The Neon Movies
"Everything people liked about the movies, I tried to make into a movie central.” - Larry Smith, former manager of the Neon Movies.
Backstory and Context
The Dayton Movies theater opened on August 22, 1986. Funds for the 300-seat theater came from City-Wide (a non-profit dedicated to the development of Dayton), a city grant, and developer Bill Chronis, totaling $483,000. It was operated by Larry Thomas, Phil Borack, and Norman Barron as a repertory theater that showed classic and independent movies. The opening night feature was a free screening of Gone With the Wind. After just two years, Dayton Movies closed on April 27, 1988. One day later, the theater reopened as the Neon Movies, owned by Bill Chronis and operated by former manager Larry Smith. It was Smith’s idea to screen Martin Scorsese’s controversial The Last Temptation of Christ, which garnered attention from the local press and become the theater’s highest grossing film until it was replaced by The Rocky Horror Picture Show.
Also in the spring of 1988, FLICKS, or the Film Lovers Idolizing Klassics Society, was formed. The group chose a lineup of films that followed a particular theme, and the Neon Movies screened them during usually-slow time slots. As the society grew, attendance at the classic movie showings improved. The society also planned events such as costume and cooking contests to boost attendance even further. The series continued during Larry Smith’s absence from 1990 to 1992 when he became the new president of Variety Cinemas, which then operated the theater. Upon his return, Smith started showing 3-D movies, and they became so popular, patrons had to be turned away. However, by 1995 business slowed and FLICKS disbanded.
Another of Smith’s ideas brought the Neon Movies national attention and celebrity guests like Leonard Maltin and Quentin Tarantino: In 1996, the Neon Movies began exhibiting Cinerama films. Cinerama was a 35 mm film process that was achieved by using three cameras, one in front and two on either side, to film a movie’s action. The three sets of films were then projected side-by-side to achieve a peripheral perspective that had six times as much area as a standard 35 mm film and was twenty-five times sharper in focus. John Harvey, a Dayton projectionist who first saw Cinerama in action in 1953, constructed a Cinerama theater in his house. Larry Smith brought film students from Wright State University to watch Cinerama films in Harvey’s home. The two then began to formulate how they could bring Cinerama to the Neon.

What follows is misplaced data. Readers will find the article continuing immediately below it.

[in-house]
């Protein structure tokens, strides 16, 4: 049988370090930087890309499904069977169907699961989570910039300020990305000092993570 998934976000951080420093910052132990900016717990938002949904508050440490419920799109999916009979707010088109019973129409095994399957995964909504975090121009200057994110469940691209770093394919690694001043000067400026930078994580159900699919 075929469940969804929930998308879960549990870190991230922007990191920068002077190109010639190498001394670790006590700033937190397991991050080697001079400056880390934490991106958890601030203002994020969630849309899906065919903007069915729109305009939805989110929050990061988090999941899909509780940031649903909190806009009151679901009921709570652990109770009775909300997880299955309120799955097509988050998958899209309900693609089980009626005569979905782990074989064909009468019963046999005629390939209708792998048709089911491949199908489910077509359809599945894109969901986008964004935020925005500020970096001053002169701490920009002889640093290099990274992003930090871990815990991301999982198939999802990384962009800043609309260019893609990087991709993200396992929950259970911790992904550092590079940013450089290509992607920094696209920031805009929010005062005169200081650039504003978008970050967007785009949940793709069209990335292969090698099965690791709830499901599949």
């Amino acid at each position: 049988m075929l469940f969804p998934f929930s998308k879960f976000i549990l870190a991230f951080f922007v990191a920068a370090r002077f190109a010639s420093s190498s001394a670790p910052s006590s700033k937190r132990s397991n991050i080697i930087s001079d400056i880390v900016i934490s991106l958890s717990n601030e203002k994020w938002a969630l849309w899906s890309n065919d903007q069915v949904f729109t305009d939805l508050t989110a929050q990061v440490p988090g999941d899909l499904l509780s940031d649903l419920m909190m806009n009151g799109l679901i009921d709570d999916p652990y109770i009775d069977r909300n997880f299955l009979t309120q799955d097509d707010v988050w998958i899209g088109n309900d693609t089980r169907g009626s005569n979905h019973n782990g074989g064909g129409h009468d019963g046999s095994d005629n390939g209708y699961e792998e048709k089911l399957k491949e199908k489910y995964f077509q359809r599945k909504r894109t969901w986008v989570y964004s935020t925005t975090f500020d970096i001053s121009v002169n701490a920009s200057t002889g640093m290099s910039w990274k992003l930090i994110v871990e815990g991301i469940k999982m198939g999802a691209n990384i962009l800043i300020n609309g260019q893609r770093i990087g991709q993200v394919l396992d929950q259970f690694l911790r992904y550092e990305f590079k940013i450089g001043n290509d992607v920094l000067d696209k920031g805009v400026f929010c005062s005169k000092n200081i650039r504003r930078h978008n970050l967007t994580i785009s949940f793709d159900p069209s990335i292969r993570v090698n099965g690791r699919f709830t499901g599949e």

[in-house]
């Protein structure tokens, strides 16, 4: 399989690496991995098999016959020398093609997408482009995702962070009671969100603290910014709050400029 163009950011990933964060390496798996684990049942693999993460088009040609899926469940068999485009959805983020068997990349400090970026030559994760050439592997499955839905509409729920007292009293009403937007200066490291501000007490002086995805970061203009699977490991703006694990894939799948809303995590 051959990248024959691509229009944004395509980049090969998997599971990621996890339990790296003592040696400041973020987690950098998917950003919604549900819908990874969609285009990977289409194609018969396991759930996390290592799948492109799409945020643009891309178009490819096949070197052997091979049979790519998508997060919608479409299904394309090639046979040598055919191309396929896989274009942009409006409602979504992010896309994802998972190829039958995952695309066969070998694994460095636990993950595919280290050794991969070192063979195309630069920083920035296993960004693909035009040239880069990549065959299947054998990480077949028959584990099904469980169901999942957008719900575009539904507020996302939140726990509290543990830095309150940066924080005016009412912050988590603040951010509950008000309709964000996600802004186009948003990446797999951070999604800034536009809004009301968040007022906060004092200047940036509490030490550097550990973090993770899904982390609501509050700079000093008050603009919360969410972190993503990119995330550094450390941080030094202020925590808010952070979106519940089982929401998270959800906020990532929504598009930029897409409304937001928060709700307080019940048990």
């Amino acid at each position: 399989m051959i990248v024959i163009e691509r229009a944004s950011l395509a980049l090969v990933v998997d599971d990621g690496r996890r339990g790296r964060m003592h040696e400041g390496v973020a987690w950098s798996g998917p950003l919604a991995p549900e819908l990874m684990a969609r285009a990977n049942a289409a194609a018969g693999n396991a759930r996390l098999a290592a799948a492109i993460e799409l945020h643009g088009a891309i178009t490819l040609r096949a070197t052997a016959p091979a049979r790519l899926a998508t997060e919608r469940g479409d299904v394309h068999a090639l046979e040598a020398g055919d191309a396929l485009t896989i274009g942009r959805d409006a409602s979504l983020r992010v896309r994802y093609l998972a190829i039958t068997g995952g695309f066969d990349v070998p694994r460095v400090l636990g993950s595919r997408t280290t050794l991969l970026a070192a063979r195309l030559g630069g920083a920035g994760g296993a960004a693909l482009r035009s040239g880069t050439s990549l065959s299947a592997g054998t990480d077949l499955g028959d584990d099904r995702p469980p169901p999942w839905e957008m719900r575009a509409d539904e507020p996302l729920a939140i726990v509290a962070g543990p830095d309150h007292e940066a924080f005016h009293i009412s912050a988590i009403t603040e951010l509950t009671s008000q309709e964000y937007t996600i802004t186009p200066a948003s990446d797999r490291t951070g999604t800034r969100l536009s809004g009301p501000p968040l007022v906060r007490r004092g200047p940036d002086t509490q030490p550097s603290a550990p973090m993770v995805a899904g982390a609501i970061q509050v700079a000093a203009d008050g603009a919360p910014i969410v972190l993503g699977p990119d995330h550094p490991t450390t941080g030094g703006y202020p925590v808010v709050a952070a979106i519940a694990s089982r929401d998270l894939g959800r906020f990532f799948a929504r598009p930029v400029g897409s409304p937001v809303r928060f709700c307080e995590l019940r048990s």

Plans were being made in 1996 to split the theater’s auditorium in two, so Smith had to prove quickly that audiences would support the installation of Cinerama technology. After receiving over 2,000 letters and encouraging words from critic Leonard Maltin and actor James Stewart, the project was greenlighted. After months of work, John Harvey set up the projection booth and enlisted the help of four other men to help him run it. Visitors from around the world lined up for what would be the first screening of This is Cinerama in over thirty-two years. Though it was intended to be a temporary exhibition, Cinerama was used in the Neon for another three years.
Larry Smith left the New Neon Movies in 1998 (it had been renamed after a change of ownership in 1993). Another employee then took over the managerial duties. Three years later, the theater changed ownership again and closed for a brief time for renovations that included updates and splitting the auditorium into two theaters. After another brief closure, the Neon reopened on September 23, 2016.
Dalton, Curt. When Dayton Went to the Movies Chapter Three. Dayton History Books. Accessed November 26, 2018. http://www.daytonhistorybooks.com/page/page/1475811.htm.
The Neon Theater. Dayton.com. December 03, 2014. Accessed November 26, 2018. https://www.dayton.com/places/theater/the-neon-theater/AZ7pQKKPDs4WUPYbS1WPRL/.
$5.50 Movie Day at the Neon. Dayton Local. Accessed November 26, 2018. https://www.daytonlocal.com/things-to-do/movie-night-at-the-neon.asp. Photo source.